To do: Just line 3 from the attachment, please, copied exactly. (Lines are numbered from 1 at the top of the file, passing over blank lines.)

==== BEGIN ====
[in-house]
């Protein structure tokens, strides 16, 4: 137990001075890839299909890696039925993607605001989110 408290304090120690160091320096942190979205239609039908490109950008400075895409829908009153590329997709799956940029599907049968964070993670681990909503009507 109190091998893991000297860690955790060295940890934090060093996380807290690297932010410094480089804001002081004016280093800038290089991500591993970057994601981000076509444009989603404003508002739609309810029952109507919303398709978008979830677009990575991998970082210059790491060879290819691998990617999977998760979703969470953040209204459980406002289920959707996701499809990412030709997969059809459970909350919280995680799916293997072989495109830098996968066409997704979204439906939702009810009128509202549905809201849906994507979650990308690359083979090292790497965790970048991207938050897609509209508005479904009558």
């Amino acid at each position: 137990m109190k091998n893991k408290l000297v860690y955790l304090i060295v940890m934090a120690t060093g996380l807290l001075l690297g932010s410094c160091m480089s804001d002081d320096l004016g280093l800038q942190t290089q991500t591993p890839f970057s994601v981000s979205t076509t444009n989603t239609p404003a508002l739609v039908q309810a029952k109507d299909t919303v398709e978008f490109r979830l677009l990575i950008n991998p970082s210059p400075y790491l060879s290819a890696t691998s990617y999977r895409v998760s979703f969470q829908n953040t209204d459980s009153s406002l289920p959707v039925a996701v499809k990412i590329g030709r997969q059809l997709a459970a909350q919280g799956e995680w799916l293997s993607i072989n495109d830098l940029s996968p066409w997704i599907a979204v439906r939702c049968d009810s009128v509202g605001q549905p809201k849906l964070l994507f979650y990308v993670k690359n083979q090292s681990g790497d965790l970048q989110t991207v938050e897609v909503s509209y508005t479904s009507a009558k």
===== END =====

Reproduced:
């Amino acid at each position: 137990m109190k091998n893991k408290l000297v860690y955790l304090i060295v940890m934090a120690t060093g996380l807290l001075l690297g932010s410094c160091m480089s804001d002081d320096l004016g280093l800038q942190t290089q991500t591993p890839f970057s994601v981000s979205t076509t444009n989603t239609p404003a508002l739609v039908q309810a029952k109507d299909t919303v398709e978008f490109r979830l677009l990575i950008n991998p970082s210059p400075y790491l060879s290819a890696t691998s990617y999977r895409v998760s979703f969470q829908n953040t209204d459980s009153s406002l289920p959707v039925a996701v499809k990412i590329g030709r997969q059809l997709a459970a909350q919280g799956e995680w799916l293997s993607i072989n495109d830098l940029s996968p066409w997704i599907a979204v439906r939702c049968d009810s009128v509202g605001q549905p809201k849906l964070l994507f979650y990308v993670k690359n083979q090292s681990g790497d965790l970048q989110t991207v938050e897609v909503s509209y508005t479904s009507a009558k």